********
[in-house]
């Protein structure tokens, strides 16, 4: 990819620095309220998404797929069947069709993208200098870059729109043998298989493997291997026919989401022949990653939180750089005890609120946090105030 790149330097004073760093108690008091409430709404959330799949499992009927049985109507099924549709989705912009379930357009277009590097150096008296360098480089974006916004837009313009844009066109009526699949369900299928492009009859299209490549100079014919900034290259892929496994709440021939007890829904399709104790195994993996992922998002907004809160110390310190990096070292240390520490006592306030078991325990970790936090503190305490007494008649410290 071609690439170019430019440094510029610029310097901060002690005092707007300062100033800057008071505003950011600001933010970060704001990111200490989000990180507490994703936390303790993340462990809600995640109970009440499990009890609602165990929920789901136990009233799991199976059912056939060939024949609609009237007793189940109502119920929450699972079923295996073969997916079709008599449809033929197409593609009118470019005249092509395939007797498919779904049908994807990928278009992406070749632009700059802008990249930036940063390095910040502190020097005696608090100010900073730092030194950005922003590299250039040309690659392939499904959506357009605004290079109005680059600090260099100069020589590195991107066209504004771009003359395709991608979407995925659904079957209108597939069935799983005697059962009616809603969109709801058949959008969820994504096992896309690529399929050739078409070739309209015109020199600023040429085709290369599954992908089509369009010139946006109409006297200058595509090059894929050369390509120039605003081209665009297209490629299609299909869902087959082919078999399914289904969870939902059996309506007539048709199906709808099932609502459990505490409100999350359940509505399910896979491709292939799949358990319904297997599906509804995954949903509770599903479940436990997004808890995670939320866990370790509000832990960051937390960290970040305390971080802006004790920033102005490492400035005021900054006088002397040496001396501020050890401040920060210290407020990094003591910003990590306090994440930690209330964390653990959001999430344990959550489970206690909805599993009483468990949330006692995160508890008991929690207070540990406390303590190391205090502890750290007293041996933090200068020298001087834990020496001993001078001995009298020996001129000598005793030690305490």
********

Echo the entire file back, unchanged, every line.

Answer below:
[in-house]
């Protein structure tokens, strides 16, 4: 990819620095309220998404797929069947069709993208200098870059729109043998298989493997291997026919989401022949990653939180750089005890609120946090105030 790149330097004073760093108690008091409430709404959330799949499992009927049985109507099924549709989705912009379930357009277009590097150096008296360098480089974006916004837009313009844009066109009526699949369900299928492009009859299209490549100079014919900034290259892929496994709440021939007890829904399709104790195994993996992922998002907004809160110390310190990096070292240390520490006592306030078991325990970790936090503190305490007494008649410290 071609690439170019430019440094510029610029310097901060002690005092707007300062100033800057008071505003950011600001933010970060704001990111200490989000990180507490994703936390303790993340462990809600995640109970009440499990009890609602165990929920789901136990009233799991199976059912056939060939024949609609009237007793189940109502119920929450699972079923295996073969997916079709008599449809033929197409593609009118470019005249092509395939007797498919779904049908994807990928278009992406070749632009700059802008990249930036940063390095910040502190020097005696608090100010900073730092030194950005922003590299250039040309690659392939499904959506357009605004290079109005680059600090260099100069020589590195991107066209504004771009003359395709991608979407995925659904079957209108597939069935799983005697059962009616809603969109709801058949959008969820994504096992896309690529399929050739078409070739309209015109020199600023040429085709290369599954992908089509369009010139946006109409006297200058595509090059894929050369390509120039605003081209665009297209490629299609299909869902087959082919078999399914289904969870939902059996309506007539048709199906709808099932609502459990505490409100999350359940509505399910896979491709292939799949358990319904297997599906509804995954949903509770599903479940436990997004808890995670939320866990370790509000832990960051937390960290970040305390971080802006004790920033102005490492400035005021900054006088002397040496001396501020050890401040920060210290407020990094003591910003990590306090994440930690209330964390653990959001999430344990959550489970206690909805599993009483468990949330006692995160508890008991929690207070540990406390303590190391205090502890750290007293041996933090200068020298001087834990020496001993001078001995009298020996001129000598005793030690305490």